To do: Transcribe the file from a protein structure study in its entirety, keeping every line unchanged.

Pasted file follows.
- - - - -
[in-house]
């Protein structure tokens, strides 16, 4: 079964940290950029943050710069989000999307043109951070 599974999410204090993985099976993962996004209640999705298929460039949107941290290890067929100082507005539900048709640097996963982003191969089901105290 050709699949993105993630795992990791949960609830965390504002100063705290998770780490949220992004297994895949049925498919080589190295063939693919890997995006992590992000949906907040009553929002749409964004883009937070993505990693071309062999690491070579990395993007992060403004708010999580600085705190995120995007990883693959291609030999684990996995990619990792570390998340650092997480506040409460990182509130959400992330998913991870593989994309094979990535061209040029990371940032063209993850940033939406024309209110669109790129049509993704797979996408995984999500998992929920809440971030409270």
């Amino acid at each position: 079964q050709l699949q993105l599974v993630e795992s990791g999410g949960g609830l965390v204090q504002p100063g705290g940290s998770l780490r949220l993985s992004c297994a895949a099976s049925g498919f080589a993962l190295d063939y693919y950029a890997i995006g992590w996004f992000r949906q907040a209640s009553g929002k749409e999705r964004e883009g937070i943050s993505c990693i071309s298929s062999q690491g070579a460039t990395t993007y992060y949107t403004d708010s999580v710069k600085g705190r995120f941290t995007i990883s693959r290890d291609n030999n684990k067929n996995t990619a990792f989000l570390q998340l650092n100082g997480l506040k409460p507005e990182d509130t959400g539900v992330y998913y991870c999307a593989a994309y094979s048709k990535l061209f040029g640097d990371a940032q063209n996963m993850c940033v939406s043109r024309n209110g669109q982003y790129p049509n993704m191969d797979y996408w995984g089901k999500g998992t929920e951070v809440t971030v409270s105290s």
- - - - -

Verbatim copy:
[in-house]
């Protein structure tokens, strides 16, 4: 079964940290950029943050710069989000999307043109951070 599974999410204090993985099976993962996004209640999705298929460039949107941290290890067929100082507005539900048709640097996963982003191969089901105290 050709699949993105993630795992990791949960609830965390504002100063705290998770780490949220992004297994895949049925498919080589190295063939693919890997995006992590992000949906907040009553929002749409964004883009937070993505990693071309062999690491070579990395993007992060403004708010999580600085705190995120995007990883693959291609030999684990996995990619990792570390998340650092997480506040409460990182509130959400992330998913991870593989994309094979990535061209040029990371940032063209993850940033939406024309209110669109790129049509993704797979996408995984999500998992929920809440971030409270």
């Amino acid at each position: 079964q050709l699949q993105l599974v993630e795992s990791g999410g949960g609830l965390v204090q504002p100063g705290g940290s998770l780490r949220l993985s992004c297994a895949a099976s049925g498919f080589a993962l190295d063939y693919y950029a890997i995006g992590w996004f992000r949906q907040a209640s009553g929002k749409e999705r964004e883009g937070i943050s993505c990693i071309s298929s062999q690491g070579a460039t990395t993007y992060y949107t403004d708010s999580v710069k600085g705190r995120f941290t995007i990883s693959r290890d291609n030999n684990k067929n996995t990619a990792f989000l570390q998340l650092n100082g997480l506040k409460p507005e990182d509130t959400g539900v992330y998913y991870c999307a593989a994309y094979s048709k990535l061209f040029g640097d990371a940032q063209n996963m993850c940033v939406s043109r024309n209110g669109q982003y790129p049509n993704m191969d797979y996408w995984g089901k999500g998992t929920e951070v809440t971030v409270s105290s």